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Mediators of Inflammation
Volume 2009, Article ID 850940, 11 pages
Research Article

Cathepsin G, a Neutrophil Protease, Induces Compact Cell-Cell Adhesion in MCF-7 Human Breast Cancer Cells

1Faculty of Pharmaceutical Sciences, Teikyo University, 1091-1 Sagamiko, Sagamihara, Kanagawa 229-0195, Japan
2Department of Molecular Virology and Oncology, Cancer Research Institute, Kanazawa University, 13-1 Takara-machi, Kanazawa 920-0934, Japan

Received 23 May 2009; Revised 6 August 2009; Accepted 21 August 2009

Academic Editor: Hidde Bult

Copyright © 2009 Tomoya Kudo et al. This is an open access article distributed under the Creative Commons Attribution License, which permits unrestricted use, distribution, and reproduction in any medium, provided the original work is properly cited.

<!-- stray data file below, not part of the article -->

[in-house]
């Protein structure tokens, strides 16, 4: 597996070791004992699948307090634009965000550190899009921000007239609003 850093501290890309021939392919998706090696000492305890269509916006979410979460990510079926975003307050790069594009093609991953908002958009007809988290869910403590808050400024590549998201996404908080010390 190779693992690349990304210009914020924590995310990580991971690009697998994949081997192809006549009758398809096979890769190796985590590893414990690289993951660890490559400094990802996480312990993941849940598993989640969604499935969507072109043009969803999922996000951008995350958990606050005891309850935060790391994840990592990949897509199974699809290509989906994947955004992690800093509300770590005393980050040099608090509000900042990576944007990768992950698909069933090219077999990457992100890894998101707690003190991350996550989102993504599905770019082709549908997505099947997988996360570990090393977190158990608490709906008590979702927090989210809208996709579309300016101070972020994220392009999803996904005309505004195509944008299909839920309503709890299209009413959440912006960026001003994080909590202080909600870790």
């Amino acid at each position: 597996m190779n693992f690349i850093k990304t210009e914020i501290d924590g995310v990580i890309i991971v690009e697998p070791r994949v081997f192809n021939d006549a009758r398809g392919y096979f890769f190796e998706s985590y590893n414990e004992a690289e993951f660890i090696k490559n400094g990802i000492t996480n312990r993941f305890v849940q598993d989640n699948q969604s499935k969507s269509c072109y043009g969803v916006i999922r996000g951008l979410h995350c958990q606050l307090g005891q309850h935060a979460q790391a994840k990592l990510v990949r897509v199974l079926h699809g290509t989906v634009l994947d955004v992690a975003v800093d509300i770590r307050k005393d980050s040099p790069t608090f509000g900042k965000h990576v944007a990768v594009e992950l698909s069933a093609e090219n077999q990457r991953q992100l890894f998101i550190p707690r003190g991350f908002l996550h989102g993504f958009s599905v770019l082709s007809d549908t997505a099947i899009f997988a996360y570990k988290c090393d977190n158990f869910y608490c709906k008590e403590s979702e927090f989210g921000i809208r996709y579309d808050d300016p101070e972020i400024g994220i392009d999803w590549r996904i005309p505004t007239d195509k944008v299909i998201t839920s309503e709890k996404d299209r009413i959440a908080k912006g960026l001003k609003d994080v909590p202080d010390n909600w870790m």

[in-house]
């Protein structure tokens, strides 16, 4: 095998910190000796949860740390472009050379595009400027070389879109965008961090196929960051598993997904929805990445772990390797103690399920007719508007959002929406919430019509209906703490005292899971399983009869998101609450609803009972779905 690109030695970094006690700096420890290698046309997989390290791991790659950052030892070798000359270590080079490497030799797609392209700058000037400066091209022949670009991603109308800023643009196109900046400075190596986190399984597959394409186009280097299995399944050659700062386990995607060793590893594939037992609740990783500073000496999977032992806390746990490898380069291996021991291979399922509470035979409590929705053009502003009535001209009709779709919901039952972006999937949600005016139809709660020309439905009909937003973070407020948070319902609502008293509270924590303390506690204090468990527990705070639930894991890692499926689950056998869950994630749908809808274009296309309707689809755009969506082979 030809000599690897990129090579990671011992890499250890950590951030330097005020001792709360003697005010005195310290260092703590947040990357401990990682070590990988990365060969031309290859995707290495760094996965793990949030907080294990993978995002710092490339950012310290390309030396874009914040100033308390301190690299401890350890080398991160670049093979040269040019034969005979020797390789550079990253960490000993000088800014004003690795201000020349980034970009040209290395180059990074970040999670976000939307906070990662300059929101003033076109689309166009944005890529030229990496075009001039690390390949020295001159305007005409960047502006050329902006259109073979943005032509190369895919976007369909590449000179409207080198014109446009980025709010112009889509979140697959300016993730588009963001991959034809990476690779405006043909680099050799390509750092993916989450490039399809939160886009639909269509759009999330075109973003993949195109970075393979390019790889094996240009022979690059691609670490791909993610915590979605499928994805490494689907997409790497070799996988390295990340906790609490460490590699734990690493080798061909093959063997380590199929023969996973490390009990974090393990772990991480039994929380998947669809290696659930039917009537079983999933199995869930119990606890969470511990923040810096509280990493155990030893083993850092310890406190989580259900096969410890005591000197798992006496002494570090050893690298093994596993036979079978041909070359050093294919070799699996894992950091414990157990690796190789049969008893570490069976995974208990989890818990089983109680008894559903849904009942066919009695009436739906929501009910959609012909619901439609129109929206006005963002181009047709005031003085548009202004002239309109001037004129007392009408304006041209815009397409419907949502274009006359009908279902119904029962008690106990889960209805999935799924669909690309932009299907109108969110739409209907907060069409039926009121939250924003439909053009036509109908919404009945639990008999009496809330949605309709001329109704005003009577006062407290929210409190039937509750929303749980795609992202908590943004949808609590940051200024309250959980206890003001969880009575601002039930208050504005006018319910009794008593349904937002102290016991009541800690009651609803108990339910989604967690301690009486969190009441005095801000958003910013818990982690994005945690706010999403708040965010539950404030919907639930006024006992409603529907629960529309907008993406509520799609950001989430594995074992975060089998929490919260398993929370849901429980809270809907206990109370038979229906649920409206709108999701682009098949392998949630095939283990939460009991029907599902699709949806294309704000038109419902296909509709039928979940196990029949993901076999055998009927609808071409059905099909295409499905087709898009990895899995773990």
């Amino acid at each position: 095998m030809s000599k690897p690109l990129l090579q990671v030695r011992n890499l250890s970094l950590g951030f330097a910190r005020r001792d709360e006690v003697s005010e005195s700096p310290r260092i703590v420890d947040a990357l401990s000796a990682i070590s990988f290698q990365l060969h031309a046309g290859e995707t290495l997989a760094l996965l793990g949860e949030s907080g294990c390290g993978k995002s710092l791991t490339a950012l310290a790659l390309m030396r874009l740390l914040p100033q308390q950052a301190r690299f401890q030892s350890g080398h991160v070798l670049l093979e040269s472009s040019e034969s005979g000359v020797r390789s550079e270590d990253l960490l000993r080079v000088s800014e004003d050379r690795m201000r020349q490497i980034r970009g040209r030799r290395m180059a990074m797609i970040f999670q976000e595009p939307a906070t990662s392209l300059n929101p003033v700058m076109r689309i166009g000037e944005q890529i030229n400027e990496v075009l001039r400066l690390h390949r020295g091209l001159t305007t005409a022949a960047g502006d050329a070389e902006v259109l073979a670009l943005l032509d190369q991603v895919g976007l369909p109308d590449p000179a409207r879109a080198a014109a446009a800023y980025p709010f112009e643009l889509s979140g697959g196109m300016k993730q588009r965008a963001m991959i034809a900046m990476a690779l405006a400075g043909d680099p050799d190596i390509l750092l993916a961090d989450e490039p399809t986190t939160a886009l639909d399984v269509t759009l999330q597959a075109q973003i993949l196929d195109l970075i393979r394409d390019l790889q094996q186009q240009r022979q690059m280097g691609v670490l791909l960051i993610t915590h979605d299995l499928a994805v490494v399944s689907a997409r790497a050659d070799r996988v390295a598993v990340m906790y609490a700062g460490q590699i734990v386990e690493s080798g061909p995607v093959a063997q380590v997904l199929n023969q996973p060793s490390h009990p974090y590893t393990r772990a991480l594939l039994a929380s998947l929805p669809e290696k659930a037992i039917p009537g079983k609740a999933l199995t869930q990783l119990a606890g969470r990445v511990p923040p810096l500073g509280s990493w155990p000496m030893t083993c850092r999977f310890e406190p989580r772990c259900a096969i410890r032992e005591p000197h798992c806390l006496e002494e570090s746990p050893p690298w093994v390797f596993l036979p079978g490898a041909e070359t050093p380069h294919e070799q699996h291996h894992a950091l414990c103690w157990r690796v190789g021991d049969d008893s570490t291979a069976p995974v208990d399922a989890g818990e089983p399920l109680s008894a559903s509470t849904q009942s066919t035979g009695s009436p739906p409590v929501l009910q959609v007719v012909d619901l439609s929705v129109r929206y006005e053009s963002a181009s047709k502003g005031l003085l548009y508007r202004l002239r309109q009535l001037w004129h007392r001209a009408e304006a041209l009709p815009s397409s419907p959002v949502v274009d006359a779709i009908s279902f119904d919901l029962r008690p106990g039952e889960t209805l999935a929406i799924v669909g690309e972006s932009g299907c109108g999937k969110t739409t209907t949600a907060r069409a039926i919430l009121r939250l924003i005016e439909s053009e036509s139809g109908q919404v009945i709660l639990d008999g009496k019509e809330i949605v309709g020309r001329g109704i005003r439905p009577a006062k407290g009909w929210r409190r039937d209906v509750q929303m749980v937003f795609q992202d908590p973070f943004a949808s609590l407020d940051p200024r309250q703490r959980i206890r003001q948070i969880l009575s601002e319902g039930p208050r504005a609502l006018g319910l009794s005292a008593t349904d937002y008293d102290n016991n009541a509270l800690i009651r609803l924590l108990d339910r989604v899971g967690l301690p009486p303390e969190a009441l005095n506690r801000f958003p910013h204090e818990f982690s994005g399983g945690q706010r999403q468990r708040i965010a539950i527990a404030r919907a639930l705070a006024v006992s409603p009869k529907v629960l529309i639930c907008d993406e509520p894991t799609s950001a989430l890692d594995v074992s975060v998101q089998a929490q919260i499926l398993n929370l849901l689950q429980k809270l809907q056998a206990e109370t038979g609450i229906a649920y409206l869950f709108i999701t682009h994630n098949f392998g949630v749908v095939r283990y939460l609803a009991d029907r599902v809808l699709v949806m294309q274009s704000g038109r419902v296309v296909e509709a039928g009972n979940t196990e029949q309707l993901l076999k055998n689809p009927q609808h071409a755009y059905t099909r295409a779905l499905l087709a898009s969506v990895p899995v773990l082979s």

Cathepsin G is a serine protease secreted by activated neutrophils that play a role in the inflammatory response. Because neutrophils are known to be invading leukocytes in various tumors, their products may influence the characteristics of tumor cells such as the growth state, motility, and the adhesiveness between cells or the extracellular matrix. Here, we demonstrate that cathepsin G induces cell-cell adhesion of MCF-7 human breast cancer cells resulting from the contact inhibition of cell movement on fibronectin but not on type IV collagen. Cathepsin G subsequently induced cell condensation, a very compact cell colony, resulting due to the increased strength of E-cadherin-mediated cell-cell adhesion. Cathepsin G action is protease activity-dependent and was inhibited by the presence of serine protease inhibitors. Cathepsin G promotes E-cadherin/catenin complex formation and Rap1 activation in MCF-7 cells, which reportedly regulates E-cadherin-based cell-cell junctions. Cathepsin G also promotes E-cadherin/protein kinase D1 (PKD1) complex formation, and Go6976, the selective PKD1 inhibitor, suppressed the cathepsin G-induced cell condensation. Our findings provide the first evidence that cathepsin G regulates E-cadherin function, suggesting that cathepsin G has a novel modulatory role against tumor cell-cell adhesion.